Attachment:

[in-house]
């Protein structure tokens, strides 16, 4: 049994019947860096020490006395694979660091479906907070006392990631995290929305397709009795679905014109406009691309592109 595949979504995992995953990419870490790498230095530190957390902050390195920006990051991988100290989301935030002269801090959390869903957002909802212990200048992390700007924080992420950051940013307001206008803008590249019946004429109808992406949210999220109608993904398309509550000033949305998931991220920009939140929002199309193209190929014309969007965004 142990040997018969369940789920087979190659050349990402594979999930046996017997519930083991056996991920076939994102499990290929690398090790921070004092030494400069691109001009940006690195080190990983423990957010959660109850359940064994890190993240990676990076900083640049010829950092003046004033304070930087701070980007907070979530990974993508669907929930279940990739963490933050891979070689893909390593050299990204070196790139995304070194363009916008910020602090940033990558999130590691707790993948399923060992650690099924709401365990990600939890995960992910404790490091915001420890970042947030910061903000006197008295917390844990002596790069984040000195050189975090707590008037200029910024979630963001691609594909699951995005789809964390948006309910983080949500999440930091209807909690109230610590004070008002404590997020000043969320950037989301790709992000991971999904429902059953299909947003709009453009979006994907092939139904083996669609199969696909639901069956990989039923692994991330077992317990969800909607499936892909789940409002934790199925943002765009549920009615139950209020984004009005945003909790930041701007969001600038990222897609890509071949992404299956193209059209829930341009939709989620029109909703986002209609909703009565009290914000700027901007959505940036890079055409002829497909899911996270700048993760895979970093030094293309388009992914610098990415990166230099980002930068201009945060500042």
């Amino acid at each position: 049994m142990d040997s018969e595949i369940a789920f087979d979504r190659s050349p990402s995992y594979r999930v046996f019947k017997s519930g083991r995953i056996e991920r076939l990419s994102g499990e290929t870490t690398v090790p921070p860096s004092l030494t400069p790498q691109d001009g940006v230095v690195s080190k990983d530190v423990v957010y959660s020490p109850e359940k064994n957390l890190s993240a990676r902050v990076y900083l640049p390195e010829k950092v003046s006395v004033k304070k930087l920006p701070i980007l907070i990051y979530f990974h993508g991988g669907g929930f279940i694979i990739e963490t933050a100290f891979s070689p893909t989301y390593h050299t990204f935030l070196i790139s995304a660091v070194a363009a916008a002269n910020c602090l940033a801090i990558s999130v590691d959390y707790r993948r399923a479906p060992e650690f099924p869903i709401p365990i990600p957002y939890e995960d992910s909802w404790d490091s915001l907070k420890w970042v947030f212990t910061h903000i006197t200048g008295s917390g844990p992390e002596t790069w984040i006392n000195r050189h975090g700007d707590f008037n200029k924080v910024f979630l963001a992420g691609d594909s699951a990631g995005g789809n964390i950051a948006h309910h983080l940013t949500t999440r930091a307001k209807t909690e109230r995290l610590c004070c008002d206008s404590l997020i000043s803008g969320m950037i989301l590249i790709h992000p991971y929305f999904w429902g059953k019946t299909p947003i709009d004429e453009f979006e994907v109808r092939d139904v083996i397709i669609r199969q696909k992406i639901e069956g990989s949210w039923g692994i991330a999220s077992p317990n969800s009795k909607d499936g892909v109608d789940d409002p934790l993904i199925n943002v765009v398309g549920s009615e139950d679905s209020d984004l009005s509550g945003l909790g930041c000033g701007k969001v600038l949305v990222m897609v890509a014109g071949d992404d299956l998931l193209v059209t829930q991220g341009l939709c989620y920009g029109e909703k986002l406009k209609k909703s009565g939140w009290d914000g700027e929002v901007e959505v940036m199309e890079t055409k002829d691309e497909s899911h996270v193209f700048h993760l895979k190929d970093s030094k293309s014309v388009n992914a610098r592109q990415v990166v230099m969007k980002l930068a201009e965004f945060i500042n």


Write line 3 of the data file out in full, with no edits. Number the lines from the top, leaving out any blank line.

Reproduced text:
């Amino acid at each position: 049994m142990d040997s018969e595949i369940a789920f087979d979504r190659s050349p990402s995992y594979r999930v046996f019947k017997s519930g083991r995953i056996e991920r076939l990419s994102g499990e290929t870490t690398v090790p921070p860096s004092l030494t400069p790498q691109d001009g940006v230095v690195s080190k990983d530190v423990v957010y959660s020490p109850e359940k064994n957390l890190s993240a990676r902050v990076y900083l640049p390195e010829k950092v003046s006395v004033k304070k930087l920006p701070i980007l907070i990051y979530f990974h993508g991988g669907g929930f279940i694979i990739e963490t933050a100290f891979s070689p893909t989301y390593h050299t990204f935030l070196i790139s995304a660091v070194a363009a916008a002269n910020c602090l940033a801090i990558s999130v590691d959390y707790r993948r399923a479906p060992e650690f099924p869903i709401p365990i990600p957002y939890e995960d992910s909802w404790d490091s915001l907070k420890w970042v947030f212990t910061h903000i006197t200048g008295s917390g844990p992390e002596t790069w984040i006392n000195r050189h975090g700007d707590f008037n200029k924080v910024f979630l963001a992420g691609d594909s699951a990631g995005g789809n964390i950051a948006h309910h983080l940013t949500t999440r930091a307001k209807t909690e109230r995290l610590c004070c008002d206008s404590l997020i000043s803008g969320m950037i989301l590249i790709h992000p991971y929305f999904w429902g059953k019946t299909p947003i709009d004429e453009f979006e994907v109808r092939d139904v083996i397709i669609r199969q696909k992406i639901e069956g990989s949210w039923g692994i991330a999220s077992p317990n969800s009795k909607d499936g892909v109608d789940d409002p934790l993904i199925n943002v765009v398309g549920s009615e139950d679905s209020d984004l009005s509550g945003l909790g930041c000033g701007k969001v600038l949305v990222m897609v890509a014109g071949d992404d299956l998931l193209v059209t829930q991220g341009l939709c989620y920009g029109e909703k986002l406009k209609k909703s009565g939140w009290d914000g700027e929002v901007e959505v940036m199309e890079t055409k002829d691309e497909s899911h996270v193209f700048h993760l895979k190929d970093s030094k293309s014309v388009n992914a610098r592109q990415v990166v230099m969007k980002l930068a201009e965004f945060i500042n």